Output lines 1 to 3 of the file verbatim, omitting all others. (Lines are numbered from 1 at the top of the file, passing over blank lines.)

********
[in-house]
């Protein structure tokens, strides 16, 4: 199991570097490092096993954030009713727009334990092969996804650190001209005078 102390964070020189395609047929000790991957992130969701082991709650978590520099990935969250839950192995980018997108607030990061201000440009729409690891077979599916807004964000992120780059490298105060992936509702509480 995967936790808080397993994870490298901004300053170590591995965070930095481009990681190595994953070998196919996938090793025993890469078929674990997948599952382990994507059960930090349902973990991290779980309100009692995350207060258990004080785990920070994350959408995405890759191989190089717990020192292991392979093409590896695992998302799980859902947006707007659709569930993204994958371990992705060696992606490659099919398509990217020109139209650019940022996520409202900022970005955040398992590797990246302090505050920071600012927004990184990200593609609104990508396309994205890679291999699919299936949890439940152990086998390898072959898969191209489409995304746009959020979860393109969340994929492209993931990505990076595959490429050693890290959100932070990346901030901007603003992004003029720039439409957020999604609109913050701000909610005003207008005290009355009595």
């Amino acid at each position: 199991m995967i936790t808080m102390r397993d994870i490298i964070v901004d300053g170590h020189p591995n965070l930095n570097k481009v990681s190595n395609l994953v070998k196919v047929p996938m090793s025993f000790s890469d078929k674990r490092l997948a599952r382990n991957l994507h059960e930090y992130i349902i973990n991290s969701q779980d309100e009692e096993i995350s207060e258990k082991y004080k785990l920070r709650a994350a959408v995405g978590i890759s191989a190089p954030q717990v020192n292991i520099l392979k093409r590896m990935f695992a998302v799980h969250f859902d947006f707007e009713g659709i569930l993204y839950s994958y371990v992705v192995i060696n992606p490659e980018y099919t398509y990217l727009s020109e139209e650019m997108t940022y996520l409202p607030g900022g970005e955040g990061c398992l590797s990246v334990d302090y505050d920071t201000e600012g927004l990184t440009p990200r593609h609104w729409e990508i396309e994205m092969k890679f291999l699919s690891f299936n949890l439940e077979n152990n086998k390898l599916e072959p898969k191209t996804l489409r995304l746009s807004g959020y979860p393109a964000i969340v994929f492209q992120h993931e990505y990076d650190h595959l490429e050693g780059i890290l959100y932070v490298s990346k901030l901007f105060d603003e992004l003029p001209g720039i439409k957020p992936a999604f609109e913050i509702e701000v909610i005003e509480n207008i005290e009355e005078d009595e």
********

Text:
[in-house]
């Protein structure tokens, strides 16, 4: 199991570097490092096993954030009713727009334990092969996804650190001209005078 102390964070020189395609047929000790991957992130969701082991709650978590520099990935969250839950192995980018997108607030990061201000440009729409690891077979599916807004964000992120780059490298105060992936509702509480 995967936790808080397993994870490298901004300053170590591995965070930095481009990681190595994953070998196919996938090793025993890469078929674990997948599952382990994507059960930090349902973990991290779980309100009692995350207060258990004080785990920070994350959408995405890759191989190089717990020192292991392979093409590896695992998302799980859902947006707007659709569930993204994958371990992705060696992606490659099919398509990217020109139209650019940022996520409202900022970005955040398992590797990246302090505050920071600012927004990184990200593609609104990508396309994205890679291999699919299936949890439940152990086998390898072959898969191209489409995304746009959020979860393109969340994929492209993931990505990076595959490429050693890290959100932070990346901030901007603003992004003029720039439409957020999604609109913050701000909610005003207008005290009355009595």
């Amino acid at each position: 199991m995967i936790t808080m102390r397993d994870i490298i964070v901004d300053g170590h020189p591995n965070l930095n570097k481009v990681s190595n395609l994953v070998k196919v047929p996938m090793s025993f000790s890469d078929k674990r490092l997948a599952r382990n991957l994507h059960e930090y992130i349902i973990n991290s969701q779980d309100e009692e096993i995350s207060e258990k082991y004080k785990l920070r709650a994350a959408v995405g978590i890759s191989a190089p954030q717990v020192n292991i520099l392979k093409r590896m990935f695992a998302v799980h969250f859902d947006f707007e009713g659709i569930l993204y839950s994958y371990v992705v192995i060696n992606p490659e980018y099919t398509y990217l727009s020109e139209e650019m997108t940022y996520l409202p607030g900022g970005e955040g990061c398992l590797s990246v334990d302090y505050d920071t201000e600012g927004l990184t440009p990200r593609h609104w729409e990508i396309e994205m092969k890679f291999l699919s690891f299936n949890l439940e077979n152990n086998k390898l599916e072959p898969k191209t996804l489409r995304l746009s807004g959020y979860p393109a964000i969340v994929f492209q992120h993931e990505y990076d650190h595959l490429e050693g780059i890290l959100y932070v490298s990346k901030l901007f105060d603003e992004l003029p001209g720039i439409k957020p992936a999604f609109e913050i509702e701000v909610i005003e509480n207008i005290e009355e005078d009595e």